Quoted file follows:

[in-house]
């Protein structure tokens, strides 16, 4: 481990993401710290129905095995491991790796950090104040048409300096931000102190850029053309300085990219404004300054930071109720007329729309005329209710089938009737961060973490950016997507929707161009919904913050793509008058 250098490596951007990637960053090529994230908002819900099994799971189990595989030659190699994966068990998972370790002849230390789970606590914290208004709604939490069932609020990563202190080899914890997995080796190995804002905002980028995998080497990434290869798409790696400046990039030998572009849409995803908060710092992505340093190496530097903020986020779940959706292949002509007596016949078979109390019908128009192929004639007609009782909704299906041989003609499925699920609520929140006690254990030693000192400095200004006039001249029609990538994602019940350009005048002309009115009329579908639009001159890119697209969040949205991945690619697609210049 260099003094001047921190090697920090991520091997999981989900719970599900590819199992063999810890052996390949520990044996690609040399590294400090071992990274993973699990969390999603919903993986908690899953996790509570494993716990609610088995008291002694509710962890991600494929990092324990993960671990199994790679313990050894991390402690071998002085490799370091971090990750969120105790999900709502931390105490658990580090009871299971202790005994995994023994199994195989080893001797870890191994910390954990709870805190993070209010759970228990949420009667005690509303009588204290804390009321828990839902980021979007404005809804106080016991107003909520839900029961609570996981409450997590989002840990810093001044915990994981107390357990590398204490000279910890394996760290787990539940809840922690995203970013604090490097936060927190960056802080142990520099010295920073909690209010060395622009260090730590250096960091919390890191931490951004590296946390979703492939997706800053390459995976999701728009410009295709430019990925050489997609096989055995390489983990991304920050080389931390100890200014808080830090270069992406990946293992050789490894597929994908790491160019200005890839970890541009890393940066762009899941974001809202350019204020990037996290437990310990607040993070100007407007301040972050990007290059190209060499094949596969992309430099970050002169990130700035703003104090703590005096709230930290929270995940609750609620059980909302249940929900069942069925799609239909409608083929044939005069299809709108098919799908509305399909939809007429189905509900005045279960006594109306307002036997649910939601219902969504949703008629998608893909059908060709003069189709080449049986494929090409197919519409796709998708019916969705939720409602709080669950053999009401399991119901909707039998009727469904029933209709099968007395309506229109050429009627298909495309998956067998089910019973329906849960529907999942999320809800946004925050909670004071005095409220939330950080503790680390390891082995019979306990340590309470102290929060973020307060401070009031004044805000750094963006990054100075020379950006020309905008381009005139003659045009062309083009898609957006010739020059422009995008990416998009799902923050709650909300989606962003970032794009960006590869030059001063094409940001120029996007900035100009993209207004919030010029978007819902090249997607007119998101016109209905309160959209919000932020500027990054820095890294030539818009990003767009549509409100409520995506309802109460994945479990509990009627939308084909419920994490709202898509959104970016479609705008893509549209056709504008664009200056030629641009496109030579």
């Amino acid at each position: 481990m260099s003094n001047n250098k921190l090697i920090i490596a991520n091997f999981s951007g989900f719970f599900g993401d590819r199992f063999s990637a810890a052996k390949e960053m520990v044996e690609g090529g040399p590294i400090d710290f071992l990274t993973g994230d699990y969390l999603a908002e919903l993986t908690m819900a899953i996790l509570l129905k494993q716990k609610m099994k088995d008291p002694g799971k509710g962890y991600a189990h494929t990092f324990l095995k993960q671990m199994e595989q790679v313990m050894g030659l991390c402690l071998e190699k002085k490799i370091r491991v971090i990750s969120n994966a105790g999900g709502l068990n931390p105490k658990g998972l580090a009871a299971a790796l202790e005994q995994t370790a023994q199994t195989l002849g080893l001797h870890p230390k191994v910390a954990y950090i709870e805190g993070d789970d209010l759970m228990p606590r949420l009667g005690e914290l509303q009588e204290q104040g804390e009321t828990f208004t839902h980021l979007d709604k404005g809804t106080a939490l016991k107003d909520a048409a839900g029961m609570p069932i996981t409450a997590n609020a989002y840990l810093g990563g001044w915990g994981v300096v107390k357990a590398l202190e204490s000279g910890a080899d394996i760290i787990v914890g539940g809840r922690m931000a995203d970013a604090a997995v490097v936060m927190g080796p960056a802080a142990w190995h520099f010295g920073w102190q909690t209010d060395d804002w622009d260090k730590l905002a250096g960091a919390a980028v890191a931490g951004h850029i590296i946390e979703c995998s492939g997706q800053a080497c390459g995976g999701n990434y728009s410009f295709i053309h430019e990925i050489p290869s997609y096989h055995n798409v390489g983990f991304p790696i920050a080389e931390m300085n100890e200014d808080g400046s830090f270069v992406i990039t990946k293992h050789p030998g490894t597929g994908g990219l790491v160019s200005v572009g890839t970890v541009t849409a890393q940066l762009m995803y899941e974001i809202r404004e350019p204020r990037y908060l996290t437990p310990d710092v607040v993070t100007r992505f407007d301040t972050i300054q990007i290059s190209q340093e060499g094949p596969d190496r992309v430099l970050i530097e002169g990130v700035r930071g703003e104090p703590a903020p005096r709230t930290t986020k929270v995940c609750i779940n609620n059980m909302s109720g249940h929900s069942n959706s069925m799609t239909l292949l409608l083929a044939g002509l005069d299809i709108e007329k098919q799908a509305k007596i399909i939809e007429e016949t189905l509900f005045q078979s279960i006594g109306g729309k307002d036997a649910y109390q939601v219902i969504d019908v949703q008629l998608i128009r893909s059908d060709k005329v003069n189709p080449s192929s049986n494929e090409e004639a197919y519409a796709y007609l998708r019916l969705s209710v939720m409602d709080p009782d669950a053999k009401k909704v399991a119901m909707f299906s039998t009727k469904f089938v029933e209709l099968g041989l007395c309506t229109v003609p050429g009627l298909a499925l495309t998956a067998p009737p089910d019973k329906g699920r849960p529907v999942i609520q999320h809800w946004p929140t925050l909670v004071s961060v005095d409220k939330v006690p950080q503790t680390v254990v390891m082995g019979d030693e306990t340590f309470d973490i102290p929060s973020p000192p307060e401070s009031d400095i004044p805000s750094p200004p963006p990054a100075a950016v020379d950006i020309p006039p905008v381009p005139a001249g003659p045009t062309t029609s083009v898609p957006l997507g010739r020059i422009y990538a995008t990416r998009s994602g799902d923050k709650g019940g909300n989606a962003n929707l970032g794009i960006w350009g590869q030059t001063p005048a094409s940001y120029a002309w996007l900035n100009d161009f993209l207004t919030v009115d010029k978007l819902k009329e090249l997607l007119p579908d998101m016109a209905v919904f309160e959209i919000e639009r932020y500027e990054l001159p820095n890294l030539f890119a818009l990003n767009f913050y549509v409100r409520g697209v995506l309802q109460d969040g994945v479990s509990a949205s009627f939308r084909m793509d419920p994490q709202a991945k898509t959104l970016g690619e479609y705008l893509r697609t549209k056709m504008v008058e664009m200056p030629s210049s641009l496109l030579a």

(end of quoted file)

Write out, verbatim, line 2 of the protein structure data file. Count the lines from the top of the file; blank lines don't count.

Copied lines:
């Protein structure tokens, strides 16, 4: 481990993401710290129905095995491991790796950090104040048409300096931000102190850029053309300085990219404004300054930071109720007329729309005329209710089938009737961060973490950016997507929707161009919904913050793509008058 250098490596951007990637960053090529994230908002819900099994799971189990595989030659190699994966068990998972370790002849230390789970606590914290208004709604939490069932609020990563202190080899914890997995080796190995804002905002980028995998080497990434290869798409790696400046990039030998572009849409995803908060710092992505340093190496530097903020986020779940959706292949002509007596016949078979109390019908128009192929004639007609009782909704299906041989003609499925699920609520929140006690254990030693000192400095200004006039001249029609990538994602019940350009005048002309009115009329579908639009001159890119697209969040949205991945690619697609210049 260099003094001047921190090697920090991520091997999981989900719970599900590819199992063999810890052996390949520990044996690609040399590294400090071992990274993973699990969390999603919903993986908690899953996790509570494993716990609610088995008291002694509710962890991600494929990092324990993960671990199994790679313990050894991390402690071998002085490799370091971090990750969120105790999900709502931390105490658990580090009871299971202790005994995994023994199994195989080893001797870890191994910390954990709870805190993070209010759970228990949420009667005690509303009588204290804390009321828990839902980021979007404005809804106080016991107003909520839900029961609570996981409450997590989002840990810093001044915990994981107390357990590398204490000279910890394996760290787990539940809840922690995203970013604090490097936060927190960056802080142990520099010295920073909690209010060395622009260090730590250096960091919390890191931490951004590296946390979703492939997706800053390459995976999701728009410009295709430019990925050489997609096989055995390489983990991304920050080389931390100890200014808080830090270069992406990946293992050789490894597929994908790491160019200005890839970890541009890393940066762009899941974001809202350019204020990037996290437990310990607040993070100007407007301040972050990007290059190209060499094949596969992309430099970050002169990130700035703003104090703590005096709230930290929270995940609750609620059980909302249940929900069942069925799609239909409608083929044939005069299809709108098919799908509305399909939809007429189905509900005045279960006594109306307002036997649910939601219902969504949703008629998608893909059908060709003069189709080449049986494929090409197919519409796709998708019916969705939720409602709080669950053999009401399991119901909707039998009727469904029933209709099968007395309506229109050429009627298909495309998956067998089910019973329906849960529907999942999320809800946004925050909670004071005095409220939330950080503790680390390891082995019979306990340590309470102290929060973020307060401070009031004044805000750094963006990054100075020379950006020309905008381009005139003659045009062309083009898609957006010739020059422009995008990416998009799902923050709650909300989606962003970032794009960006590869030059001063094409940001120029996007900035100009993209207004919030010029978007819902090249997607007119998101016109209905309160959209919000932020500027990054820095890294030539818009990003767009549509409100409520995506309802109460994945479990509990009627939308084909419920994490709202898509959104970016479609705008893509549209056709504008664009200056030629641009496109030579």